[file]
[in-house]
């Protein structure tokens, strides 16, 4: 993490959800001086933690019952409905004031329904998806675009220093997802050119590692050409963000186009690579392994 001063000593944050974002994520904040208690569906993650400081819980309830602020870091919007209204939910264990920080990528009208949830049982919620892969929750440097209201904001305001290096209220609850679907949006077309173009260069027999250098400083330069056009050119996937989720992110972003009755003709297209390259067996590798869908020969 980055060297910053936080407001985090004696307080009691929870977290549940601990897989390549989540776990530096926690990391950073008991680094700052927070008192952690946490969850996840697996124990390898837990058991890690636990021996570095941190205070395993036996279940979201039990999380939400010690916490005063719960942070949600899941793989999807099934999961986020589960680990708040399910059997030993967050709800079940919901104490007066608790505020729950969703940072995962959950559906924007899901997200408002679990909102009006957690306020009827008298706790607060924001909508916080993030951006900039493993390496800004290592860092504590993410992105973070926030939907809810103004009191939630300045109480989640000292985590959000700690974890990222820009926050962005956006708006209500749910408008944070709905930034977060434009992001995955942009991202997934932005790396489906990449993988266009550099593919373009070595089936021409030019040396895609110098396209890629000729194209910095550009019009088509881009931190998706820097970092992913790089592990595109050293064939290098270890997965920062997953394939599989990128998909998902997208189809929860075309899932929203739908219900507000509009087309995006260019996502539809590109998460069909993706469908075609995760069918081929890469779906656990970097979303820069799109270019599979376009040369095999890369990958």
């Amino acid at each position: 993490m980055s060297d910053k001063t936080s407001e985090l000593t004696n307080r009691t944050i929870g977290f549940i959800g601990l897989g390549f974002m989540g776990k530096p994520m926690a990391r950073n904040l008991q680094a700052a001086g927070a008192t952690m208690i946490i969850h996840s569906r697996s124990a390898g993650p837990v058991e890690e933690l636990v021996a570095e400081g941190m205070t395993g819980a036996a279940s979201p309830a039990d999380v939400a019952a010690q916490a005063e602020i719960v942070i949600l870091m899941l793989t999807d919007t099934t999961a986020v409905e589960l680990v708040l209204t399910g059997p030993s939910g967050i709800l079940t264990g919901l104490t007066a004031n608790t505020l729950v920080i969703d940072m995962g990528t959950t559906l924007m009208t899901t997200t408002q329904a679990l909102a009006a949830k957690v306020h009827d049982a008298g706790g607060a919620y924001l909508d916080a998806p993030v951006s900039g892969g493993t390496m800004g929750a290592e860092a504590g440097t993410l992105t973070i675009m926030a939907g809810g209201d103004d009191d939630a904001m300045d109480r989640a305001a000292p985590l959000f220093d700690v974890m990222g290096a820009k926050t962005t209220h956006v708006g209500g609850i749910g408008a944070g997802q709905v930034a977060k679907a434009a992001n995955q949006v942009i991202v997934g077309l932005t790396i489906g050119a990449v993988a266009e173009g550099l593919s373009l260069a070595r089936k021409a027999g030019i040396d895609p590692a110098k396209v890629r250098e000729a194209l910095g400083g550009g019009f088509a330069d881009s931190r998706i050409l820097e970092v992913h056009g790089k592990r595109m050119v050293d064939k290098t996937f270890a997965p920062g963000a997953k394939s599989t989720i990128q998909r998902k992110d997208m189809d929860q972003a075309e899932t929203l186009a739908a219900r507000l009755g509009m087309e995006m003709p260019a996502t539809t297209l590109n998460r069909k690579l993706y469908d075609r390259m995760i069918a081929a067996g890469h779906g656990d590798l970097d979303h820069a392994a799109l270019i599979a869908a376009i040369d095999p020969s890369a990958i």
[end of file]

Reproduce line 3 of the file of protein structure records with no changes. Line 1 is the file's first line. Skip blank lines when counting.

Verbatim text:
């Amino acid at each position: 993490m980055s060297d910053k001063t936080s407001e985090l000593t004696n307080r009691t944050i929870g977290f549940i959800g601990l897989g390549f974002m989540g776990k530096p994520m926690a990391r950073n904040l008991q680094a700052a001086g927070a008192t952690m208690i946490i969850h996840s569906r697996s124990a390898g993650p837990v058991e890690e933690l636990v021996a570095e400081g941190m205070t395993g819980a036996a279940s979201p309830a039990d999380v939400a019952a010690q916490a005063e602020i719960v942070i949600l870091m899941l793989t999807d919007t099934t999961a986020v409905e589960l680990v708040l209204t399910g059997p030993s939910g967050i709800l079940t264990g919901l104490t007066a004031n608790t505020l729950v920080i969703d940072m995962g990528t959950t559906l924007m009208t899901t997200t408002q329904a679990l909102a009006a949830k957690v306020h009827d049982a008298g706790g607060a919620y924001l909508d916080a998806p993030v951006s900039g892969g493993t390496m800004g929750a290592e860092a504590g440097t993410l992105t973070i675009m926030a939907g809810g209201d103004d009191d939630a904001m300045d109480r989640a305001a000292p985590l959000f220093d700690v974890m990222g290096a820009k926050t962005t209220h956006v708006g209500g609850i749910g408008a944070g997802q709905v930034a977060k679907a434009a992001n995955q949006v942009i991202v997934g077309l932005t790396i489906g050119a990449v993988a266009e173009g550099l593919s373009l260069a070595r089936k021409a027999g030019i040396d895609p590692a110098k396209v890629r250098e000729a194209l910095g400083g550009g019009f088509a330069d881009s931190r998706i050409l820097e970092v992913h056009g790089k592990r595109m050119v050293d064939k290098t996937f270890a997965p920062g963000a997953k394939s599989t989720i990128q998909r998902k992110d997208m189809d929860q972003a075309e899932t929203l186009a739908a219900r507000l009755g509009m087309e995006m003709p260019a996502t539809t297209l590109n998460r069909k690579l993706y469908d075609r390259m995760i069918a081929a067996g890469h779906g656990d590798l970097d979303h820069a392994a799109l270019i599979a869908a376009i040369d095999p020969s890369a990958i």